ASEAN’s Master Plan for Connectivity and China’s New Silk Road have major commonalities. Both envision transport connectivity as a means of bringing countries closer to one another, facilitating better access to trade, investment, tourism and people-to-people exchanges. Similar to the New Silk Road project, the Master Plan for Connectivity calls for a system of roads and railways to link contiguous ASEAN members with one another, as well as a system of ports for vessels and short sea shipping to link Southeast Asian countries with one another. Given this shared vision, it is evident that this will pose a great benefit to the developing ASEAN. Also, the Chinese road initiative is sure to support the ASEAN nations in advancing its regional connectivity.
China has been seeking the advancements of trade and investment with its economic partners. The belt and road initiative embodies and projects the reaching-out policy of China. Through this initiative, China aims to trigger the demand for products by investing intensively on strategic infrastructure projects internationally, developing economic ties along its old Silk Road to Europe and along newer maritime links in and around Asia and as far away as Africa.
Since 2009, China has been ASEAN’s largest trading partner; and since 2011 ASEAN has been China’s third largest trading partner. Given the vitality of the economic linkage of the ASEAN states to China, considering the geographical proximity of the region, a key priority of the road initiative is ASEAN’s burgeoning economies. Also, ASEAN is a prominent developing economic partner of China and is a top destination for Chinese businesses and firms.
The belt and road initiative holds a crucial role in bridging ASEAN and China, two of the world’s most dynamic economies, by strengthening economic connections. This will also help the growing ASEAN region improve its connectivity among the 10 member states in continuously developing their economic zones in Asia and beyond.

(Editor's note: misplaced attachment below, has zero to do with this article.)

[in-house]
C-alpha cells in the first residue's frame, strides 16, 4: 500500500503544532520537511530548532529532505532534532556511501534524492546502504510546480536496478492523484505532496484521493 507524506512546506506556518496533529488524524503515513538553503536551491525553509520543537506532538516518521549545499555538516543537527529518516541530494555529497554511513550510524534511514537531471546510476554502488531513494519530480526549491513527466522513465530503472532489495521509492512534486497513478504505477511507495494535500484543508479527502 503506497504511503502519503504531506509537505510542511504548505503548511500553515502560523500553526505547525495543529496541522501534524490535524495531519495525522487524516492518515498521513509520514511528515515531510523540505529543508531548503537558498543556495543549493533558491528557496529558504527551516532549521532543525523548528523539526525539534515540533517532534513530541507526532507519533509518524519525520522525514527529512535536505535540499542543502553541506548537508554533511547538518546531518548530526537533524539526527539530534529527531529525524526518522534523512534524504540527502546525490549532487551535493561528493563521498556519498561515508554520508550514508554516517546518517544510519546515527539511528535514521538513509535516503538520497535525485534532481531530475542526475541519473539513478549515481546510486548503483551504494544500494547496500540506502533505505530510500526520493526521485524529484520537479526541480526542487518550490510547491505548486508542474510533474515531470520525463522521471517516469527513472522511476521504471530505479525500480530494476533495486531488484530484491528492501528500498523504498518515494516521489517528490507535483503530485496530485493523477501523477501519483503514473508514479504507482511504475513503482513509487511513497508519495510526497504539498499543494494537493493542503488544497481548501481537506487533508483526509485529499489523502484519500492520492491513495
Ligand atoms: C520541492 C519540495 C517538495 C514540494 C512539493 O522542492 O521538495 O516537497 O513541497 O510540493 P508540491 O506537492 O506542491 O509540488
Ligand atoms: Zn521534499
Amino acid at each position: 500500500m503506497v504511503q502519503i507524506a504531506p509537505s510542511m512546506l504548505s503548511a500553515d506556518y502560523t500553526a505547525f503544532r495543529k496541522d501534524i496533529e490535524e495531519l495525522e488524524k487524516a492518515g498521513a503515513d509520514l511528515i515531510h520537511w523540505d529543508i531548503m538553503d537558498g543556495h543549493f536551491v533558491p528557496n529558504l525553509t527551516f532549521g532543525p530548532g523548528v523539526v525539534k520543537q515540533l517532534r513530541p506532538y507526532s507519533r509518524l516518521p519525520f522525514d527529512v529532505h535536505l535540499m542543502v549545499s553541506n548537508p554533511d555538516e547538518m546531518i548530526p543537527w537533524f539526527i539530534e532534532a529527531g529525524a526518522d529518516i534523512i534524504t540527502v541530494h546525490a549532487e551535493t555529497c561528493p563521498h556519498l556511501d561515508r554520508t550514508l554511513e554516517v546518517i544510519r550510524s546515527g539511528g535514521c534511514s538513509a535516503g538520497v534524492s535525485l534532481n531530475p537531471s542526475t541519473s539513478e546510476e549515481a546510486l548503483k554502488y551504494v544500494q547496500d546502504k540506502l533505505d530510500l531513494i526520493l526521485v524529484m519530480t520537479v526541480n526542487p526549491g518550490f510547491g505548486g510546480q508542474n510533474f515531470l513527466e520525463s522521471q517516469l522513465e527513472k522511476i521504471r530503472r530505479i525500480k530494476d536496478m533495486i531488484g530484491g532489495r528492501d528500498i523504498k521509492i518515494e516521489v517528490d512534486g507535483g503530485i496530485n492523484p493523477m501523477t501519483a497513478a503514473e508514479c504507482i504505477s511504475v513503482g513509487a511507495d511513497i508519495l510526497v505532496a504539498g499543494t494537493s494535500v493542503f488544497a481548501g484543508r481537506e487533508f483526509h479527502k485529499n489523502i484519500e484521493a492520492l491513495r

The ASEAN member states formed its ASEAN Economic Community (AEC) in 2005 and have increasingly linked economies together. Alongside the AEC, the belt and road initiative will further integrate the growing regional community through developing infrastructure in the region and improve its trading policies. Also, the initiative will address an infrastructure deficit and support industrial development. The ASEAN region is known to be a fast-growing regional bloc, and will continue to develop economically with strengthened international and regional linkages.
The belt and road initiative will also provide a pathway for China to bolster its relations with the ASEAN nations economically. This will also support China’s project of developing its already 20,000km laid out extensive rail networks to deliver technology and services regionally. This initiative has already seen great achievements in railway construction linking Malaysia, Thailand, Laos, and Indonesia with China. Also, funding for the belt and road initiative has been supported by the Chinese government and Chinese commercial banks, speeding up the outcome of the planned infrastructure projects in the region.
Clearly, both the Master Plan for Connectivity and the road initiative will support and improve the China-ASEAN relationship that is based on trade and investment. But, the road initiative raises concerns for the ASEAN states. Particularly that China may make use of economic incentives to lead ASEAN states into broader cooperation with itself, threating the regional body’s unity. This may eventually increase Chinese economic might and strategic pathways in the region, pressurizing ASEAN members to recalculate strategic alliances and reevaluate its relations with China regionally and their global interests.
However, the results from the road initiative so far have evidently supported the ASEAN need for infrastructure development regionally. It has been estimated by the Asian Development Bank (ADB) that USD$750 billion will be invested yearly to develop the ASEAN economic productivity and development.
The implementation of China’s New Silk Road agenda requires a high level of cooperation and understanding between and among ASEAN states and China. Alongside the strict enforcement of policies and analysis of risks, this will lead to bolstered economic development and linkages of Southeast Asia and China, especially in the sea of regional uncertainty.
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